Motorists urged to check for deadly Takata airbags during COVID-19

Motorists have been urged to check their cars for the deadly Takata airbags with nearly 200,000 vehicles fitted with the airbags still driving on Aussie roads.

Motorists urged to check for deadly Takata airbags during COVID-19

Motorists have been urged to check their cars for the deadly Takata airbags with nearly 200,000 vehicles fitted with the airbags still driving on Aussie roads.

More than 8000 of the cars with Takata airbags installed are considered so dangerous they should not be driven at all, according to the latest ACCC figures on the compulsory recall of the product.

Takata airbags Australian recall

In addition, a significant number of vehicles fitted with the faulty Takata NADI airbag are yet to be remedied. These vehicles, are considered so dangerous that manufacturers are offering to buy back the vehicles or to provide a loan vehicle until replacement parts are available.

The ACCC is urging people not to forget about the dangers of the airbags amid the pandemic and to ensure they check their vehicles as soon as possible.

"Even during this pandemic, replacing faulty airbags is an essential and potentially life-saving task, especially as vehicles are may be being used by essential workers and care-givers," ACCC Deputy Chair Delia Rickard said.

"It will also be more important than ever that as more people start to use their cars again, they check that their airbags are safe. Affected Takata airbags can misdeploy and send sharp metal fragments into the vehicle at high speed, and cause serious injury or death to its occupants."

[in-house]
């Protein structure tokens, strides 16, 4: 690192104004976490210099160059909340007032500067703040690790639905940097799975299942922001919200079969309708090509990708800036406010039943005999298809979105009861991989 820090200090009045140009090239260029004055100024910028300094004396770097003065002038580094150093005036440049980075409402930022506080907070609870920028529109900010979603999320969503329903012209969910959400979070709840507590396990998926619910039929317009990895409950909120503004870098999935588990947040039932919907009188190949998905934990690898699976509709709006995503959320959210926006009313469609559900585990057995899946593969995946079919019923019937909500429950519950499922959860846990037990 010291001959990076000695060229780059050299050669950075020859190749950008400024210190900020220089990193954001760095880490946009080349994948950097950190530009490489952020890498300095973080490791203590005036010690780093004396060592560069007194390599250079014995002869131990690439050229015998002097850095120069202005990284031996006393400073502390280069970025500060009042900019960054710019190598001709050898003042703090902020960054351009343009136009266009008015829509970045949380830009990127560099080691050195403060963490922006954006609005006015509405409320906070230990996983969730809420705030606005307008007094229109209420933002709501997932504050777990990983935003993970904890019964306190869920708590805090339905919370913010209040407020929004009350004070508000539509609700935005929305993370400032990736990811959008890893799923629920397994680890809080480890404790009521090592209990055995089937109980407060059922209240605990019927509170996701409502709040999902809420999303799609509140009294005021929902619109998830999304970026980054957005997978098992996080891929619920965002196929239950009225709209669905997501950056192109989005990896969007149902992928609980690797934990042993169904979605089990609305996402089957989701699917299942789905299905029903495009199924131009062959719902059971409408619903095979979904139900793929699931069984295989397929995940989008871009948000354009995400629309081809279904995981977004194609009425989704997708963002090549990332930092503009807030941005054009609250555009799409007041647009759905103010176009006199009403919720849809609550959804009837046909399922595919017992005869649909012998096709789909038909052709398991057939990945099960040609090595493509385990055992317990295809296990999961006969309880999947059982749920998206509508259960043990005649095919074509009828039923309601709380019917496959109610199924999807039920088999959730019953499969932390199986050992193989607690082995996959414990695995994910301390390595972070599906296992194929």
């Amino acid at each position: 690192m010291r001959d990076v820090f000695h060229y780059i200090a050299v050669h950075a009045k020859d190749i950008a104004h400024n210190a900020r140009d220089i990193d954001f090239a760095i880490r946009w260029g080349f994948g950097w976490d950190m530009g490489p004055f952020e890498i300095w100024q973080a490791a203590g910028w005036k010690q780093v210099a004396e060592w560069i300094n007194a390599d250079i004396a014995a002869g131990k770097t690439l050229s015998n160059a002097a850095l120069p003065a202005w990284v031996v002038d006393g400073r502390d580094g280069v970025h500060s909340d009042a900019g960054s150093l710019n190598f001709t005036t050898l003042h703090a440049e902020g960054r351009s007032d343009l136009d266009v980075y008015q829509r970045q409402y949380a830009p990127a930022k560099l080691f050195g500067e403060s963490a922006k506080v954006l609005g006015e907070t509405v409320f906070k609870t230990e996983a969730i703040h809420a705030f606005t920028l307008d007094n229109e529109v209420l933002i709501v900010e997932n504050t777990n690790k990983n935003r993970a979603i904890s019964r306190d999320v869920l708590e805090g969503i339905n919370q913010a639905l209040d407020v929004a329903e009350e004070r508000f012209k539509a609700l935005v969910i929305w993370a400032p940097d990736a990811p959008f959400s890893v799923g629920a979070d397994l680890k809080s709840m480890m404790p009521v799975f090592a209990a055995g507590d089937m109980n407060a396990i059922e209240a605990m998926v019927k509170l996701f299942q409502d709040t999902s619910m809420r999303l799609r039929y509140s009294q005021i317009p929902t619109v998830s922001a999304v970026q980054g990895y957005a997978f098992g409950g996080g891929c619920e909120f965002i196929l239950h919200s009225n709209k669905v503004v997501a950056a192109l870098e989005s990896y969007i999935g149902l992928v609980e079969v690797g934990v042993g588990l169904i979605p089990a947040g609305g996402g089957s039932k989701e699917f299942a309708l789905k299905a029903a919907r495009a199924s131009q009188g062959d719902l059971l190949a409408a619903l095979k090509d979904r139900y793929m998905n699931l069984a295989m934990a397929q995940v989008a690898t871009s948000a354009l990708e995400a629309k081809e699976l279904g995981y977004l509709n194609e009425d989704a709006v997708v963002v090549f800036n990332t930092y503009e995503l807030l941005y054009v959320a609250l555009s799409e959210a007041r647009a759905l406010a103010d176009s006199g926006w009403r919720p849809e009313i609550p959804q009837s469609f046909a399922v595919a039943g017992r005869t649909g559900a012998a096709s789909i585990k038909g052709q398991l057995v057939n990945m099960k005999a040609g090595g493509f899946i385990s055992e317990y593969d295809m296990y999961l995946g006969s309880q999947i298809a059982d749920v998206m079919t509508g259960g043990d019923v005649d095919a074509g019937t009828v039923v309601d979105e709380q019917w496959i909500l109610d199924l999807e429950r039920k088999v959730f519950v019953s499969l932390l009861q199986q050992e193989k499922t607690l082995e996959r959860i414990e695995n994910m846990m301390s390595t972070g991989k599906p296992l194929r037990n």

Globally there have been 29 deaths and over 320 serious injuries reported, including one death and one serious injury in Australia relating to airbags affected by the compulsory recall.

(AAP)

Over four million airbags in more than three million vehicles in Australia were originally affected by the Takata compulsory recall due to these potentially deadly airbags.

More than 88 per cent of airbags have now been rectified, and about six per cent have been reported by suppliers as written-off, stolen, unregistered, exported or modified and unable to be replaced.

The ACCC said they are aware of the impact COVID-19 is having on businesses however dealerships are still able to provide the services outlined in the recall notices.

Source : 9 News More